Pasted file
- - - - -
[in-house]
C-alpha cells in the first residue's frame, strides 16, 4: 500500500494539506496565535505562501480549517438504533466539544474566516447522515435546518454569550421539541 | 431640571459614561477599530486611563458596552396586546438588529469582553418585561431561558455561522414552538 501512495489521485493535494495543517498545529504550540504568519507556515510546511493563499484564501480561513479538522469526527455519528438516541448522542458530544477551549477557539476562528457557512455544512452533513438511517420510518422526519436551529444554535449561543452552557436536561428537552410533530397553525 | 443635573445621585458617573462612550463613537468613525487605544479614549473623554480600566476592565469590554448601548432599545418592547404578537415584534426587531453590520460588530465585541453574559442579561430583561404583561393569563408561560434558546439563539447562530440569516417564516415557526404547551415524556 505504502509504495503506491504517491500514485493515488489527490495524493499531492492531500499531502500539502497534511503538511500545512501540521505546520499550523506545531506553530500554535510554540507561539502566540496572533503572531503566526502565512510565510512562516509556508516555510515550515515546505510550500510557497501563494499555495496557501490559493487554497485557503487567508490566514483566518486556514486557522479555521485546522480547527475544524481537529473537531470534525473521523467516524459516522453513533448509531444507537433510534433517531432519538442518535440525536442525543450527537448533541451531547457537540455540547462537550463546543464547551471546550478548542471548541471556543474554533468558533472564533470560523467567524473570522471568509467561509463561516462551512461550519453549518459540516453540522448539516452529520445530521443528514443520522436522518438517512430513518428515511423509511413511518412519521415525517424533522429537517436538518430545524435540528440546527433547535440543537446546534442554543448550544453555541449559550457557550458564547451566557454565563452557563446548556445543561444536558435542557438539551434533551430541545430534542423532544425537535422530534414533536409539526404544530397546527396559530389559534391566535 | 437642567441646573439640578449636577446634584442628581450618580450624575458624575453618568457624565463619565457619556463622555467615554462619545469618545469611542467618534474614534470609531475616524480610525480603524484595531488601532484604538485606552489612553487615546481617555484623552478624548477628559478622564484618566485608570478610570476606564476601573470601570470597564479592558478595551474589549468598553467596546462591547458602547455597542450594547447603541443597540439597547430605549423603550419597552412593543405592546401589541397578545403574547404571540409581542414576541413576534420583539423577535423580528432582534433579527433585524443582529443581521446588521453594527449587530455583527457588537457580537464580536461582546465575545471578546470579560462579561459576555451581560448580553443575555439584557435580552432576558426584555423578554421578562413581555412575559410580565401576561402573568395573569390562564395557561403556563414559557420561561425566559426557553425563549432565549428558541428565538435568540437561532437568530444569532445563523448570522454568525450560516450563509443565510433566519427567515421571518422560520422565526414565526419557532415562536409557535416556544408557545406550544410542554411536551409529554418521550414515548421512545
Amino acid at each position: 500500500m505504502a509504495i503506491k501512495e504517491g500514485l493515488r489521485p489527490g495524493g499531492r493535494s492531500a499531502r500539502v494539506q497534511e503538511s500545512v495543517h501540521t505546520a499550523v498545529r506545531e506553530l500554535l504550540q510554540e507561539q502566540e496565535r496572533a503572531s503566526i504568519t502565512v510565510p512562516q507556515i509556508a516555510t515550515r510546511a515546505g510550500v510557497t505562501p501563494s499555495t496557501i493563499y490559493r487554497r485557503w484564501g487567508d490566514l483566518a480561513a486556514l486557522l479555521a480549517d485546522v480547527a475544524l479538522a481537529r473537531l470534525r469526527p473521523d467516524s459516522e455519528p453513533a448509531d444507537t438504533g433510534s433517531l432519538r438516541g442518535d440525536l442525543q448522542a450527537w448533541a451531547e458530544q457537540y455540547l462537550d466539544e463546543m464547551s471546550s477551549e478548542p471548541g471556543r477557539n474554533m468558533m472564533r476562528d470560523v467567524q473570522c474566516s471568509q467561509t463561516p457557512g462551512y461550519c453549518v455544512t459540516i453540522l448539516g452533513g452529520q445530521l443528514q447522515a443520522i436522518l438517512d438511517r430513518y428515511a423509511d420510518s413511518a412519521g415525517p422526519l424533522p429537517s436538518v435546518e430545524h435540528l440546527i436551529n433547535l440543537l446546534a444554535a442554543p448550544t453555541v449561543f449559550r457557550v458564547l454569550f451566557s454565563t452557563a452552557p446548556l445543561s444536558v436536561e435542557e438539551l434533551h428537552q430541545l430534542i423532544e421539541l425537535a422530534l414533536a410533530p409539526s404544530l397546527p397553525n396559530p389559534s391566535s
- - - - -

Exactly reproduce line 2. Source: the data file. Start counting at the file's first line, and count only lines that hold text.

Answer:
C-alpha cells in the first residue's frame, strides 16, 4: 500500500494539506496565535505562501480549517438504533466539544474566516447522515435546518454569550421539541 | 431640571459614561477599530486611563458596552396586546438588529469582553418585561431561558455561522414552538 501512495489521485493535494495543517498545529504550540504568519507556515510546511493563499484564501480561513479538522469526527455519528438516541448522542458530544477551549477557539476562528457557512455544512452533513438511517420510518422526519436551529444554535449561543452552557436536561428537552410533530397553525 | 443635573445621585458617573462612550463613537468613525487605544479614549473623554480600566476592565469590554448601548432599545418592547404578537415584534426587531453590520460588530465585541453574559442579561430583561404583561393569563408561560434558546439563539447562530440569516417564516415557526404547551415524556 505504502509504495503506491504517491500514485493515488489527490495524493499531492492531500499531502500539502497534511503538511500545512501540521505546520499550523506545531506553530500554535510554540507561539502566540496572533503572531503566526502565512510565510512562516509556508516555510515550515515546505510550500510557497501563494499555495496557501490559493487554497485557503487567508490566514483566518486556514486557522479555521485546522480547527475544524481537529473537531470534525473521523467516524459516522453513533448509531444507537433510534433517531432519538442518535440525536442525543450527537448533541451531547457537540455540547462537550463546543464547551471546550478548542471548541471556543474554533468558533472564533470560523467567524473570522471568509467561509463561516462551512461550519453549518459540516453540522448539516452529520445530521443528514443520522436522518438517512430513518428515511423509511413511518412519521415525517424533522429537517436538518430545524435540528440546527433547535440543537446546534442554543448550544453555541449559550457557550458564547451566557454565563452557563446548556445543561444536558435542557438539551434533551430541545430534542423532544425537535422530534414533536409539526404544530397546527396559530389559534391566535 | 437642567441646573439640578449636577446634584442628581450618580450624575458624575453618568457624565463619565457619556463622555467615554462619545469618545469611542467618534474614534470609531475616524480610525480603524484595531488601532484604538485606552489612553487615546481617555484623552478624548477628559478622564484618566485608570478610570476606564476601573470601570470597564479592558478595551474589549468598553467596546462591547458602547455597542450594547447603541443597540439597547430605549423603550419597552412593543405592546401589541397578545403574547404571540409581542414576541413576534420583539423577535423580528432582534433579527433585524443582529443581521446588521453594527449587530455583527457588537457580537464580536461582546465575545471578546470579560462579561459576555451581560448580553443575555439584557435580552432576558426584555423578554421578562413581555412575559410580565401576561402573568395573569390562564395557561403556563414559557420561561425566559426557553425563549432565549428558541428565538435568540437561532437568530444569532445563523448570522454568525450560516450563509443565510433566519427567515421571518422560520422565526414565526419557532415562536409557535416556544408557545406550544410542554411536551409529554418521550414515548421512545